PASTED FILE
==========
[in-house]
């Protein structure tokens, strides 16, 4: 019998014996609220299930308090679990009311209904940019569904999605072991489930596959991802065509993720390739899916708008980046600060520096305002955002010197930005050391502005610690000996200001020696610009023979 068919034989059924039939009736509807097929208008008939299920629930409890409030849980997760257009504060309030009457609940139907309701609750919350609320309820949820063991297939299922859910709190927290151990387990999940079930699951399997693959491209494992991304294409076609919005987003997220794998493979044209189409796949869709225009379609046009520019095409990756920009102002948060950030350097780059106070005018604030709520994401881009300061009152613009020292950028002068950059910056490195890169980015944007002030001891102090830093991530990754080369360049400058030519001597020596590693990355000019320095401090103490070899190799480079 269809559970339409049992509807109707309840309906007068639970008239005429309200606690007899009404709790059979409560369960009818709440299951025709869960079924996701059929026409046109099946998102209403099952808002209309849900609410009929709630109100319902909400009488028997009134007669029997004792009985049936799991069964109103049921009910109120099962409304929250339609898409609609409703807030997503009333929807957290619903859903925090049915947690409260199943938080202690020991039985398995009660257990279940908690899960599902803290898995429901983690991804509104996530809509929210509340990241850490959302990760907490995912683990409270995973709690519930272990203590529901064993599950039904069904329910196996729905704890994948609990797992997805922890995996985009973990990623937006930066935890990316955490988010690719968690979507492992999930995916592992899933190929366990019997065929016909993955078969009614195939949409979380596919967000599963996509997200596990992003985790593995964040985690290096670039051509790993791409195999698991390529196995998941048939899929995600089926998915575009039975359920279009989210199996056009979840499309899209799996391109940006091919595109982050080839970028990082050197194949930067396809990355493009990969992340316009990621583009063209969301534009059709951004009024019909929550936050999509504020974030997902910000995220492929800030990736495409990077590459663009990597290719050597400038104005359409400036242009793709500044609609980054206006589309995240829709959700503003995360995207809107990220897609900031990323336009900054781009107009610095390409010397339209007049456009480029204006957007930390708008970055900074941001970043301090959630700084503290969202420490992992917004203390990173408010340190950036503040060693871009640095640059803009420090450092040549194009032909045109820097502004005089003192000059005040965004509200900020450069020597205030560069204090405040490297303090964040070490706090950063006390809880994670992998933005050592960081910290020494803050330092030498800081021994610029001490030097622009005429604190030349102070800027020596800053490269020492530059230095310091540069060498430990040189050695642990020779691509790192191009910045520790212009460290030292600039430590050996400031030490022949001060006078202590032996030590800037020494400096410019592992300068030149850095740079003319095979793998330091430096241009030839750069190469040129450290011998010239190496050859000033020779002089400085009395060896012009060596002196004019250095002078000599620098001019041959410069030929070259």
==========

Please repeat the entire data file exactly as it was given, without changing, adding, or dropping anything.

[in-house]
């Protein structure tokens, strides 16, 4: 019998014996609220299930308090679990009311209904940019569904999605072991489930596959991802065509993720390739899916708008980046600060520096305002955002010197930005050391502005610690000996200001020696610009023979 068919034989059924039939009736509807097929208008008939299920629930409890409030849980997760257009504060309030009457609940139907309701609750919350609320309820949820063991297939299922859910709190927290151990387990999940079930699951399997693959491209494992991304294409076609919005987003997220794998493979044209189409796949869709225009379609046009520019095409990756920009102002948060950030350097780059106070005018604030709520994401881009300061009152613009020292950028002068950059910056490195890169980015944007002030001891102090830093991530990754080369360049400058030519001597020596590693990355000019320095401090103490070899190799480079 269809559970339409049992509807109707309840309906007068639970008239005429309200606690007899009404709790059979409560369960009818709440299951025709869960079924996701059929026409046109099946998102209403099952808002209309849900609410009929709630109100319902909400009488028997009134007669029997004792009985049936799991069964109103049921009910109120099962409304929250339609898409609609409703807030997503009333929807957290619903859903925090049915947690409260199943938080202690020991039985398995009660257990279940908690899960599902803290898995429901983690991804509104996530809509929210509340990241850490959302990760907490995912683990409270995973709690519930272990203590529901064993599950039904069904329910196996729905704890994948609990797992997805922890995996985009973990990623937006930066935890990316955490988010690719968690979507492992999930995916592992899933190929366990019997065929016909993955078969009614195939949409979380596919967000599963996509997200596990992003985790593995964040985690290096670039051509790993791409195999698991390529196995998941048939899929995600089926998915575009039975359920279009989210199996056009979840499309899209799996391109940006091919595109982050080839970028990082050197194949930067396809990355493009990969992340316009990621583009063209969301534009059709951004009024019909929550936050999509504020974030997902910000995220492929800030990736495409990077590459663009990597290719050597400038104005359409400036242009793709500044609609980054206006589309995240829709959700503003995360995207809107990220897609900031990323336009900054781009107009610095390409010397339209007049456009480029204006957007930390708008970055900074941001970043301090959630700084503290969202420490992992917004203390990173408010340190950036503040060693871009640095640059803009420090450092040549194009032909045109820097502004005089003192000059005040965004509200900020450069020597205030560069204090405040490297303090964040070490706090950063006390809880994670992998933005050592960081910290020494803050330092030498800081021994610029001490030097622009005429604190030349102070800027020596800053490269020492530059230095310091540069060498430990040189050695642990020779691509790192191009910045520790212009460290030292600039430590050996400031030490022949001060006078202590032996030590800037020494400096410019592992300068030149850095740079003319095979793998330091430096241009030839750069190469040129450290011998010239190496050859000033020779002089400085009395060896012009060596002196004019250095002078000599620098001019041959410069030929070259």